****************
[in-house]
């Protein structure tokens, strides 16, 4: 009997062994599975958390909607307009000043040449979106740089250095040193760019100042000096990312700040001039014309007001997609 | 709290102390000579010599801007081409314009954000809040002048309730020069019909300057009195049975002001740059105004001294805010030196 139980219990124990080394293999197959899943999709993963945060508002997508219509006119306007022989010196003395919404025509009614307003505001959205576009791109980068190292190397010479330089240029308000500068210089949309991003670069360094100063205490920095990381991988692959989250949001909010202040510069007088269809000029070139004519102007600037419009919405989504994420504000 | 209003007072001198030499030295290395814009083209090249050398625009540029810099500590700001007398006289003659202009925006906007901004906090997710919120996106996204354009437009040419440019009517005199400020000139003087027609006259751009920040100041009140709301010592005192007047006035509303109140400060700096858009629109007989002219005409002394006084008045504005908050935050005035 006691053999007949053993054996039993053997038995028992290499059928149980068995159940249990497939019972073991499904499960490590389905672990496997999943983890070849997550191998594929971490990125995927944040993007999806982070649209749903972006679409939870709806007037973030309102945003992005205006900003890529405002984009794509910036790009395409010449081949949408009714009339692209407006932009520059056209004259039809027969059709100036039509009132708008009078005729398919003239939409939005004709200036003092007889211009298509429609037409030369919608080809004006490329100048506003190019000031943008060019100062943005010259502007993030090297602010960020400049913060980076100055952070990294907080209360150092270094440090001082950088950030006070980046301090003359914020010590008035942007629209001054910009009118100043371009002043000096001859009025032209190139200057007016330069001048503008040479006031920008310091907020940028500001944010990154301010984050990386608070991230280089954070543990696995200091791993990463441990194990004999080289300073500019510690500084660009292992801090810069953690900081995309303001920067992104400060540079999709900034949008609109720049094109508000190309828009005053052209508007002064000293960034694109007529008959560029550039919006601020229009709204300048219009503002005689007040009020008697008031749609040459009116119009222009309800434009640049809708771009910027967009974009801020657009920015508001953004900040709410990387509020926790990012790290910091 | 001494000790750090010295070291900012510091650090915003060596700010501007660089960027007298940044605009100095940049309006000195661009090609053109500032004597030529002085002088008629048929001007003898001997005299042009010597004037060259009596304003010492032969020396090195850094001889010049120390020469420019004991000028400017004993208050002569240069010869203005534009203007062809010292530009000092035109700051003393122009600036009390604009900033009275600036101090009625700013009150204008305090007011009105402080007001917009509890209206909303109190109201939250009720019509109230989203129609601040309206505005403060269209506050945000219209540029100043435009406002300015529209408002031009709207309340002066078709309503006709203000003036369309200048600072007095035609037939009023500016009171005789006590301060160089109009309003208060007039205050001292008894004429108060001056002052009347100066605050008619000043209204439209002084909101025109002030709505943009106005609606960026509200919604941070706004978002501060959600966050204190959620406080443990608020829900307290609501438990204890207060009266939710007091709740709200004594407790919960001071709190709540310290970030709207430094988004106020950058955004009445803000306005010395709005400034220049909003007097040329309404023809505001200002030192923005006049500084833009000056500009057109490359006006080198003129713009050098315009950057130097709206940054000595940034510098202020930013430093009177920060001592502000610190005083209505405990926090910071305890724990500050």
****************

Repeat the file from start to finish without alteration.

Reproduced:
[in-house]
């Protein structure tokens, strides 16, 4: 009997062994599975958390909607307009000043040449979106740089250095040193760019100042000096990312700040001039014309007001997609 | 709290102390000579010599801007081409314009954000809040002048309730020069019909300057009195049975002001740059105004001294805010030196 139980219990124990080394293999197959899943999709993963945060508002997508219509006119306007022989010196003395919404025509009614307003505001959205576009791109980068190292190397010479330089240029308000500068210089949309991003670069360094100063205490920095990381991988692959989250949001909010202040510069007088269809000029070139004519102007600037419009919405989504994420504000 | 209003007072001198030499030295290395814009083209090249050398625009540029810099500590700001007398006289003659202009925006906007901004906090997710919120996106996204354009437009040419440019009517005199400020000139003087027609006259751009920040100041009140709301010592005192007047006035509303109140400060700096858009629109007989002219005409002394006084008045504005908050935050005035 006691053999007949053993054996039993053997038995028992290499059928149980068995159940249990497939019972073991499904499960490590389905672990496997999943983890070849997550191998594929971490990125995927944040993007999806982070649209749903972006679409939870709806007037973030309102945003992005205006900003890529405002984009794509910036790009395409010449081949949408009714009339692209407006932009520059056209004259039809027969059709100036039509009132708008009078005729398919003239939409939005004709200036003092007889211009298509429609037409030369919608080809004006490329100048506003190019000031943008060019100062943005010259502007993030090297602010960020400049913060980076100055952070990294907080209360150092270094440090001082950088950030006070980046301090003359914020010590008035942007629209001054910009009118100043371009002043000096001859009025032209190139200057007016330069001048503008040479006031920008310091907020940028500001944010990154301010984050990386608070991230280089954070543990696995200091791993990463441990194990004999080289300073500019510690500084660009292992801090810069953690900081995309303001920067992104400060540079999709900034949008609109720049094109508000190309828009005053052209508007002064000293960034694109007529008959560029550039919006601020229009709204300048219009503002005689007040009020008697008031749609040459009116119009222009309800434009640049809708771009910027967009974009801020657009920015508001953004900040709410990387509020926790990012790290910091 | 001494000790750090010295070291900012510091650090915003060596700010501007660089960027007298940044605009100095940049309006000195661009090609053109500032004597030529002085002088008629048929001007003898001997005299042009010597004037060259009596304003010492032969020396090195850094001889010049120390020469420019004991000028400017004993208050002569240069010869203005534009203007062809010292530009000092035109700051003393122009600036009390604009900033009275600036101090009625700013009150204008305090007011009105402080007001917009509890209206909303109190109201939250009720019509109230989203129609601040309206505005403060269209506050945000219209540029100043435009406002300015529209408002031009709207309340002066078709309503006709203000003036369309200048600072007095035609037939009023500016009171005789006590301060160089109009309003208060007039205050001292008894004429108060001056002052009347100066605050008619000043209204439209002084909101025109002030709505943009106005609606960026509200919604941070706004978002501060959600966050204190959620406080443990608020829900307290609501438990204890207060009266939710007091709740709200004594407790919960001071709190709540310290970030709207430094988004106020950058955004009445803000306005010395709005400034220049909003007097040329309404023809505001200002030192923005006049500084833009000056500009057109490359006006080198003129713009050098315009950057130097709206940054000595940034510098202020930013430093009177920060001592502000610190005083209505405990926090910071305890724990500050």